Why Do Online Comics by Iain Hamp

Since I could really only get away with writing an entire column out of quotes from previous columns in a year-end review, I thought I’d go ahead and jump at the opportunity. This is my last column for a while, but I’ll keep in touch. I already have an idea for my new webcomic. I won’t give away much, but let’s just say it involves a fire-breathing monkey who is addicted to Ebay, and a cow bent on changing the world so it is black and white “just like the old days.”

But I digress.

“When I began ‘Why Do Online Comics?’ it was my intention, above everything else, to have it act as a spur.”

“Middlemen need jobs too, don’t get me wrong. The people at Ralph Lauren who make $70 tee shirts need jobs too. I’m just not going to be the one supporting those jobs when I can get a tee shirt I am just as happy with for $5-10. I mean, for $70 I want to be able to connect my shirt to the Internet and display my website wherever I go.”

“Have fun. That’s why we started doing online comics right? Whether you’re in it for the hope of making money, for learning new skills or honing old ones, or to tell people your story, the number one thing is to enjoy what you are doing. It not only enhances your work when you enjoy creating it, it will undoubtedly enhance your life. When you are doing the work because your fans expect it and every moment of the process is just torture, it is time to step back and reevaluate. Take a break if you have to, people who really enjoy your work will understand and will come back when you’re ready to go again.”

“If we offer online comics successfully to the mass audiences and they don’t take what we offer them, that’s one thing. But until every potential reader has been given the opportunity to know our work exists and then say yes or no, we have work to do. We’ve been insular too long, and all this inbreeding can lead to no good.”

“You can’t be creative in a box.” – Faith Erin Hicks

“Something I saw surfacing at the San Diego Comic-Con this year was an attitude that because you are doing x amount of hours worth of work on your comics, you automatically deserve to be paid for this. I do not understand this way of thinking at all. Look, Pepsi came out with Pepsi Blue recently, a berry flavored blue cola. They have been giving it away with the purchase of other Pepsi products, so because it was free I tried it. It is absolutely awful… I have yet to meet anyone who thinks otherwise, and although I am sure there are some out there this appeals to, based on my experience it won’t be enough to sustain the product sales long term. Now, does Pepsi just deserve to make money off of their product even though it resembles carbonated bear crap? I say no.”

“It was then that I realized what had been trying to surface into my consciousness for some time. I had spent a total of eight hours of my life in panels trying to find out how to break in to the comics industry. What I should have been doing with that time was drawing.”

“I use a crappy Canon scanner, Photoshop, Illustrator and Fireworks. I use HomeSite to write HTML. I use FTP Voyager as my FTP program. I use a small glass to keep my scotch’s surface area to a minimum.” – Jon Rosenberg

“Like almost all other evolving forms of entertainment, it takes a while for innovation to float to the surface of mainstream consciousness. I believe the more people seek out entertainment online, the closer we’ll get to giving them something that they may even be willing to pay for. This is because we’ve already been here a while working out what will click and what won’t. The process of finding out is what excites me most! Seeing the years of experimentation come to fruition is also very, very exciting and will continue to be as long as people keep trying to bring their creativity, storytelling, music, and information onto the World Wide Web.” – Cat Garza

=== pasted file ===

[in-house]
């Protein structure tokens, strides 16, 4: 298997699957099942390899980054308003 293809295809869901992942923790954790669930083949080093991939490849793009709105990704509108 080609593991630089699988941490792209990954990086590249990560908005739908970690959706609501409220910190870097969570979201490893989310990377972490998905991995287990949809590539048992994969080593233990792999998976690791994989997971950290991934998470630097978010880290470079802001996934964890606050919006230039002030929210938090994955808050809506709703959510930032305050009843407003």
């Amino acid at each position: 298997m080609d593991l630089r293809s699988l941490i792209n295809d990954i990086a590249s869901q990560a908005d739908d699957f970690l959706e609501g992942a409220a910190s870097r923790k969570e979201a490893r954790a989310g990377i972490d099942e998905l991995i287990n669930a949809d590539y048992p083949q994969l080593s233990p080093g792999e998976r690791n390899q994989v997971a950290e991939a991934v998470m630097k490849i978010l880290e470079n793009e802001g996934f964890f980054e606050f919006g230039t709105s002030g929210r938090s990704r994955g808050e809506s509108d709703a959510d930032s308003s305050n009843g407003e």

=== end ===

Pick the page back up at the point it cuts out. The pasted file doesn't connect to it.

“But you, friend, are a webcomic creator. Webcomics are fighting for respect from people who generally participate in the print comics industry, whether it be readers or creators, and that print comics industry is thought of as ‘for kids’ by the general populace. No other medium of mass entertainment I can think of has such a massive lack of understanding regarding its potential, and you’re involved in trying to become the red-headed stepchild of that medium.

Are we nuts?!”

“Why do I do webcomics? From a logical, rational point of view? Because I enjoy it.” – TragicLad

“Perception is reality, and if you leave enough ends just a little loose in your story telling, you can affect all sorts of different emotional and philosophical responses.”

“Once we have the micropayments system working, the only thing left is a sort of “killer app,” if you will, that makes the masses aware that online comics exist and might be something they are interested in.” – August 2001

“…BitPass is a good candidate for the present and probably at least the near future of micropayments…” – August 2003

“As I look at all the people who are browsing and reading manga in the bookstore I can hope that they have finally found something in comics that appeals to them in a way that comics might not have before. Something that will lead them to not only become passionate consumers of comics but passionate creators as well. And while I wander the Internet seeing wonderful, brilliant work created in webcomics, I can’t help but be convinced that all fans of comics, webcomic and otherwise, are in for an exciting ride in the years to come.”

“We’ve just begun.”

Iain Hamp has been writing the column “Why Do Online Comics” since before there was a Comixpedia. While “Why Do Online Comics” is on sabatical in 2005, you can keep up with Iain at his website.

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Xaviar Xerexes

Wandering webcomic ronin. Created Comixpedia (2002-2005) and ComixTalk (2006-2012; 2016-?). Made a lot of unfinished comics and novels.